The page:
- Statins. This is a type of drug that prevents the liver from producing cholesterol.
- Bile acid sequestrants. These limit fat absorption from the food we eat.
- Cholesterol absorption inhibitors. These lower triglycerides and limit cholesterol absorption
- Niacin. This is a supplement that brings down LDL (“bad” cholesterol) and triglycerides while boosting healthy HDL cholesterol.
- PCSK9 inhibitors. This class of drug assists the liver in removing LDL cholesterol.
- Fibrates. This medication is shown to lower triglycerides while building good cholesterol.
- Red yeast rice, flaxseed and garlic. These over-the-counter supplements are also gaining popularity. However, there is no convincing evidence yet that these methods are effective for cholesterol reduction. It’s best to speak with your health provider or nurse at home before taking any of these supplements, some of which can produce unwanted side effects.
2. Alcohol and cholesterol: think before you drink
Can happy hour lead to a healthier heart? That depends on how often you drink, how much you drink, and to some extent what kind of beverages you are consuming.
Your body produces all of the cholesterol you’ll need to be healthy. The foods you eat do not need to supply any cholesterol at all. So, the first piece of promising news is that beer, wine, and liquor don’t contain any cholesterol. However, be mindful of what you mix with your drink. For instance, sodas and sweet liqueurs can be loaded with sugar.
Let’s take a quick look at three major booze groups:
- Beer. Like other forms of alcohol, beer is free from cholesterol. However, it does contain carbohydrates, which can elevate triglycerides. Beer also has some plant sterols, which can flush cholesterol from your system. But the amount of plant sterols is too low to have much of an impact on cholesterol.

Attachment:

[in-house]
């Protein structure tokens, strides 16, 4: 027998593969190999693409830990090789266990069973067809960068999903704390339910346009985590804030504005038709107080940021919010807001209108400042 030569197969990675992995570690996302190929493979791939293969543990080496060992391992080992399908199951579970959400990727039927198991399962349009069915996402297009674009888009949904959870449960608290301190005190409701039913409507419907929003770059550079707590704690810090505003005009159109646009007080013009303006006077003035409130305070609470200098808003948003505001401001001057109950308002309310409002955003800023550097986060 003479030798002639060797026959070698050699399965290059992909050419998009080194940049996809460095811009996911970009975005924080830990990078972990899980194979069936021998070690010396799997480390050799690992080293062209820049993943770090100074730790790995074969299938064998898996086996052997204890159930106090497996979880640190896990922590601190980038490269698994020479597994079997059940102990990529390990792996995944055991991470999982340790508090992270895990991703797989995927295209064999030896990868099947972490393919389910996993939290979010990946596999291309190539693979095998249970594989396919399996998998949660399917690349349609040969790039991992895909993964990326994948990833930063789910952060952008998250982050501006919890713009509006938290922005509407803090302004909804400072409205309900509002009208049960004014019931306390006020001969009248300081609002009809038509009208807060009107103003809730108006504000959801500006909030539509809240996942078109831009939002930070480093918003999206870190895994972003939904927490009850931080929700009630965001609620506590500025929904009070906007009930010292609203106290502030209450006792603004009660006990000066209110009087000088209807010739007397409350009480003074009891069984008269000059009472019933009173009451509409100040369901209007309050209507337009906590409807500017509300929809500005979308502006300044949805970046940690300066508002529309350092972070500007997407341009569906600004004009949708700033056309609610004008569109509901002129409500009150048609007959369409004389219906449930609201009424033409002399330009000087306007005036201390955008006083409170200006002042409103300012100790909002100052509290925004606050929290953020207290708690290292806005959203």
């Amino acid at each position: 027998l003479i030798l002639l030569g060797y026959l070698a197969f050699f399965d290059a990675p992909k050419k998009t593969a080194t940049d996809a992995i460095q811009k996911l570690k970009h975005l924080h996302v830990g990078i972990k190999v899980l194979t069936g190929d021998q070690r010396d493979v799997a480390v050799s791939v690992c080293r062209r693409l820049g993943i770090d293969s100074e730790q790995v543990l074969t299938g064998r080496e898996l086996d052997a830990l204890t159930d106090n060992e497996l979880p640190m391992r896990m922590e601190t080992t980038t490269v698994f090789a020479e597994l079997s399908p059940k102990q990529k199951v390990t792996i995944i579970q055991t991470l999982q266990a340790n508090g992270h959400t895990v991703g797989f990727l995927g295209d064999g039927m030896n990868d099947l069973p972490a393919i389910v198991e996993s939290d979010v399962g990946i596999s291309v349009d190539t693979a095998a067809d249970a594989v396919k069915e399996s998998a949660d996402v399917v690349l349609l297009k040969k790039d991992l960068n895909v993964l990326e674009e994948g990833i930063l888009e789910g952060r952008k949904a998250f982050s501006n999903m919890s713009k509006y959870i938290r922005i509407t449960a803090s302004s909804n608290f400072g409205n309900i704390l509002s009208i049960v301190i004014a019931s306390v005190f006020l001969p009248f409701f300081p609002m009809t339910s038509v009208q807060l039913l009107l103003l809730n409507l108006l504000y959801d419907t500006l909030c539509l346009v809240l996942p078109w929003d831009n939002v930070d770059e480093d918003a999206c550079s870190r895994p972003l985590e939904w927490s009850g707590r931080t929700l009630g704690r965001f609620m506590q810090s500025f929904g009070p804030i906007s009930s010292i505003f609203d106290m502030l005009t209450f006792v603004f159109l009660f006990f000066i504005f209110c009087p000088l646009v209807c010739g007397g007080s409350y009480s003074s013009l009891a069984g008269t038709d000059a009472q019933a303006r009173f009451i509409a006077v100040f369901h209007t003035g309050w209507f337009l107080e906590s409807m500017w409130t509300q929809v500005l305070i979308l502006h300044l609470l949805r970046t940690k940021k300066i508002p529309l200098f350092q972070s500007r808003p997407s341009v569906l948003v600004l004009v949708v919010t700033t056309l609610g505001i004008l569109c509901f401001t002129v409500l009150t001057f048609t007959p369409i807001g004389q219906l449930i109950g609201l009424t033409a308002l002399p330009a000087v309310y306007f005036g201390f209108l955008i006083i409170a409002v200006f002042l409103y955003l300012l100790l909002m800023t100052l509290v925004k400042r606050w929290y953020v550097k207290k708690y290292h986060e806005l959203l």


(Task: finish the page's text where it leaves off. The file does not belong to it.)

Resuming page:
- Spirits. Hard liquors such as vodka, gin, tequila, and whisky are not a source of cholesterol, but flavoured varieties often have sugar, which along with alcohol, can trigger excess triglycerides.
- Wine. Unlike beer, which contains very low amounts of plant sterols, a plant sterol in red wine called resveratrol might be helpful for reducing inflammation and to prevent clotting. While these effects are short term, they might help boost “good” cholesterol. More research is needed but sipping your favourite Malbec in moderation might lessen the risk for certain heart issues.
So, what does “drinking in moderation” mean? The Australian Guidelines recommend healthy adults should drink no more than 10 standard drinks a week to cut the lifetime risk of harm from alcohol-related disease or injury. Older adults ageing in place or in aged care services who follow this guideline are less prone to a heart attack than seniors who drink heavily. If this limit is exceeded, drinking can wind up increasing cholesterol and triglyceride levels.
3. Heart healthy diets: Add these foods to lower cholesterol
Much has been shared about heart-healthy diets. But if you’re short on time (or patience), just grab this shopping list, or ask your home care agency to help you:
- Oats. What you’ve heard is true: A hearty bowl of oatmeal or an oat-based breakfast cereal provides heart-healthy soluble fibre.
- Whole grains. Whole grains such as barley and oat bran also give you heart disease fighting soluble fibre.
- Beans. Beans offer many benefits. Along with being loaded with soluble fibre, they contain cholesterol-free protein and can be helpful when you’re trying to lose weight.
- Nuts. Consuming a handful of nuts every day can reduce LDL (“bad” cholesterol) while providing other heart-protective nutrients.
- Fruit. Pectin-rich fruits such as apples, grapes, and citrus may help reduce LDL cholesterol.
- Fatty fish. Planning a meal around fish a couple of times a week provides healthy Omega-3 fats which can help lower bad cholesterol, lower triglycerides, and even help your heart rhythm stay normal.
- Fibre supplements. While not as tasty as naturally occurring fibre, a couple of tablespoons of psyllium each day delivers around four grams of soluble fibre.
Check out this article for more information on developing heart healthy habits.